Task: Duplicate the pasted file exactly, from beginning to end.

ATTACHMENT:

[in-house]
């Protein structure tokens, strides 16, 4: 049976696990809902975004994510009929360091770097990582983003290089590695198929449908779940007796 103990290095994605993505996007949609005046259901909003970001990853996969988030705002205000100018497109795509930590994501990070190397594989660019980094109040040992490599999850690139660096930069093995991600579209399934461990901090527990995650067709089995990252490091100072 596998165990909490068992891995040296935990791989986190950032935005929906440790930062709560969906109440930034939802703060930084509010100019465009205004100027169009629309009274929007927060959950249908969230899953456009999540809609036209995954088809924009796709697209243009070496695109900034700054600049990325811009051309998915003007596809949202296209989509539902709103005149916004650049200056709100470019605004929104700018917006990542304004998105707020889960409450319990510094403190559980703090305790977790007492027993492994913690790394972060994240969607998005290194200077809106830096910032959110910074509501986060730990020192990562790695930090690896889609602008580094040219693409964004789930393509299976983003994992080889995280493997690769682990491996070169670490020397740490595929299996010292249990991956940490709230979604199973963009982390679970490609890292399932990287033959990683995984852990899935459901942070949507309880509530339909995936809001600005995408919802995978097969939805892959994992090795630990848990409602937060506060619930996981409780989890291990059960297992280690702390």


[in-house]
């Protein structure tokens, strides 16, 4: 049976696990809902975004994510009929360091770097990582983003290089590695198929449908779940007796 103990290095994605993505996007949609005046259901909003970001990853996969988030705002205000100018497109795509930590994501990070190397594989660019980094109040040992490599999850690139660096930069093995991600579209399934461990901090527990995650067709089995990252490091100072 596998165990909490068992891995040296935990791989986190950032935005929906440790930062709560969906109440930034939802703060930084509010100019465009205004100027169009629309009274929007927060959950249908969230899953456009999540809609036209995954088809924009796709697209243009070496695109900034700054600049990325811009051309998915003007596809949202296209989509539902709103005149916004650049200056709100470019605004929104700018917006990542304004998105707020889960409450319990510094403190559980703090305790977790007492027993492994913690790394972060994240969607998005290194200077809106830096910032959110910074509501986060730990020192990562790695930090690896889609602008580094040219693409964004789930393509299976983003994992080889995280493997690769682990491996070169670490020397740490595929299996010292249990991956940490709230979604199973963009982390679970490609890292399932990287033959990683995984852990899935459901942070949507309880509530339909995936809001600005995408919802995978097969939805892959994992090795630990848990409602937060506060619930996981409780989890291990059960297992280690702390």